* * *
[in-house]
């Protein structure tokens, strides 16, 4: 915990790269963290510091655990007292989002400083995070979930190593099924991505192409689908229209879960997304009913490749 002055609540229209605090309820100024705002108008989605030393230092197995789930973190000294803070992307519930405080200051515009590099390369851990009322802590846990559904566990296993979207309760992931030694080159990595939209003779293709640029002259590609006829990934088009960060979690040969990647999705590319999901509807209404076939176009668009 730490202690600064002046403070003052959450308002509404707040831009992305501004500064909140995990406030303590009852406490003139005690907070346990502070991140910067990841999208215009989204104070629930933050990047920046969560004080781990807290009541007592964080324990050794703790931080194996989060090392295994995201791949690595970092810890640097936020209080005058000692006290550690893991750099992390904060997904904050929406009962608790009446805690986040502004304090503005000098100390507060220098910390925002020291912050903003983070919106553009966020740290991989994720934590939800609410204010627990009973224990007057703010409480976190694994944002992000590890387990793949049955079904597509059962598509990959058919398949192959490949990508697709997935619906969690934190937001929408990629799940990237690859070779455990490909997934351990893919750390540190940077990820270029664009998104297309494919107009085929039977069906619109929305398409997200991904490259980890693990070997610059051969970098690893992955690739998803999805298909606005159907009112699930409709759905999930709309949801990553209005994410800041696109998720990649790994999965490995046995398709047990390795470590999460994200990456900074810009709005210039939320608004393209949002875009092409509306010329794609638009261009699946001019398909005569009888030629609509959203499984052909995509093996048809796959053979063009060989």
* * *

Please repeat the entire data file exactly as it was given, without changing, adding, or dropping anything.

[in-house]
């Protein structure tokens, strides 16, 4: 915990790269963290510091655990007292989002400083995070979930190593099924991505192409689908229209879960997304009913490749 002055609540229209605090309820100024705002108008989605030393230092197995789930973190000294803070992307519930405080200051515009590099390369851990009322802590846990559904566990296993979207309760992931030694080159990595939209003779293709640029002259590609006829990934088009960060979690040969990647999705590319999901509807209404076939176009668009 730490202690600064002046403070003052959450308002509404707040831009992305501004500064909140995990406030303590009852406490003139005690907070346990502070991140910067990841999208215009989204104070629930933050990047920046969560004080781990807290009541007592964080324990050794703790931080194996989060090392295994995201791949690595970092810890640097936020209080005058000692006290550690893991750099992390904060997904904050929406009962608790009446805690986040502004304090503005000098100390507060220098910390925002020291912050903003983070919106553009966020740290991989994720934590939800609410204010627990009973224990007057703010409480976190694994944002992000590890387990793949049955079904597509059962598509990959058919398949192959490949990508697709997935619906969690934190937001929408990629799940990237690859070779455990490909997934351990893919750390540190940077990820270029664009998104297309494919107009085929039977069906619109929305398409997200991904490259980890693990070997610059051969970098690893992955690739998803999805298909606005159907009112699930409709759905999930709309949801990553209005994410800041696109998720990649790994999965490995046995398709047990390795470590999460994200990456900074810009709005210039939320608004393209949002875009092409509306010329794609638009261009699946001019398909005569009888030629609509959203499984052909995509093996048809796959053979063009060989």